Prisoner and guardsMartin Hutson’s portrayal of Litten is of a man who never loses his sense of self and his knowledge of what’s right and what’s wrong, but whose understanding of the situation in which he finds himself gets progressively less optimistic as the years go by. It’s very moving to see his youthful dynamism get broken by the prison system and his appearance in the penultimate scene when he finally sees his mother again is heart-breaking in his resignation to his fate.

David YellandAlthough its tone is dark, and ultimately very sad – we all know what is going to happen in Germany during the 30s and 40s – structurally the play leaves us with a sense of victory. There’s no doubt about what’s destined for Litten – a savage light and sound effect shows us with horrific clarity; but we still get to see his courtroom moment of glory – for which he eventually paid the ultimate price – bestriding the court like a Colossus and making mincemeat of Hitler, whilst his mother looks on adoringly. It’s a very positive finale.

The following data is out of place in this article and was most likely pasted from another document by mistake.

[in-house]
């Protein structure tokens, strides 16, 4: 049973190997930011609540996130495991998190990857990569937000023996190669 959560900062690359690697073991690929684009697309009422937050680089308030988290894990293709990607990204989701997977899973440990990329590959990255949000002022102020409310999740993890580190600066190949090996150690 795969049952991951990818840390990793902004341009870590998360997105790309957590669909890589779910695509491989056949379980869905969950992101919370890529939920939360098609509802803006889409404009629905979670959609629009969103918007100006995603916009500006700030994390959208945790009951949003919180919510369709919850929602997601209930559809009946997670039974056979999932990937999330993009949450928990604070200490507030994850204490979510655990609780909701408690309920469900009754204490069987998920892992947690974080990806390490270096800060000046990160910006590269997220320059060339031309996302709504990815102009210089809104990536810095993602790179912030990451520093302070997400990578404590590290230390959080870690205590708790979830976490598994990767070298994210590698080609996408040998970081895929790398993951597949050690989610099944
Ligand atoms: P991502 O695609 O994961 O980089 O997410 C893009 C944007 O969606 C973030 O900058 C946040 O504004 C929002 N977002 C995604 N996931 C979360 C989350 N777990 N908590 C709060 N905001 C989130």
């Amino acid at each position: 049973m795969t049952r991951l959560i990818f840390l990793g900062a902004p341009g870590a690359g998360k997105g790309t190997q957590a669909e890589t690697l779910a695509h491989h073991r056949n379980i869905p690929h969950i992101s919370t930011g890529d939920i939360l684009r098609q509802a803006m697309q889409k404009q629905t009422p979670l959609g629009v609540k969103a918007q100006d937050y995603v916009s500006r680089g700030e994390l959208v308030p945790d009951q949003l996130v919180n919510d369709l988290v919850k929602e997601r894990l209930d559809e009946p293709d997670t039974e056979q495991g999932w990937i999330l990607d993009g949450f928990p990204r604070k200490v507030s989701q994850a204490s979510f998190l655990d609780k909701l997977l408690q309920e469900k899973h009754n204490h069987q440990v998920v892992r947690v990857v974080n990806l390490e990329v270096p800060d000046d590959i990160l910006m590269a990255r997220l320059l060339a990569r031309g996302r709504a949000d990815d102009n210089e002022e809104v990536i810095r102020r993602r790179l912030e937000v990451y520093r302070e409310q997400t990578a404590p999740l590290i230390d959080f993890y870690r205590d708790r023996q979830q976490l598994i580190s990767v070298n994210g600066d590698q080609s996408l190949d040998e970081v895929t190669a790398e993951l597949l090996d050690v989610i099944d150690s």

Penelope Wilton and John LightThis is a splendid ensemble production and all the cast give great performances. Particular plaudits to John Light as Conrad, seemingly reasonable and refined, playing a defensive bat to keep Irmgard at bay until he has no alternative but attack; David Yelland as Lord Allen, ostensibly the great hope that a member of the British House of Lords might possibly hold some sway with Hitler in negotiation, but in reality ineffectual and powerless; and Pip Donaghy as the spirited Erich Mühsam, always maintaining a bright opposition to the cowards who imprison him, unwavering in his taunting of the Nazis, even in the face of imminent death: “Goebbels? He’s just not a funny man…”

A very strong, emotional play with a stunning central performance by Penelope Wilton and terrific support from the rest of the cast – this is an experience at the theatre that stays with you long after curtain down. It continues at the Minerva until 1st November, and I would recommend it without hesitation.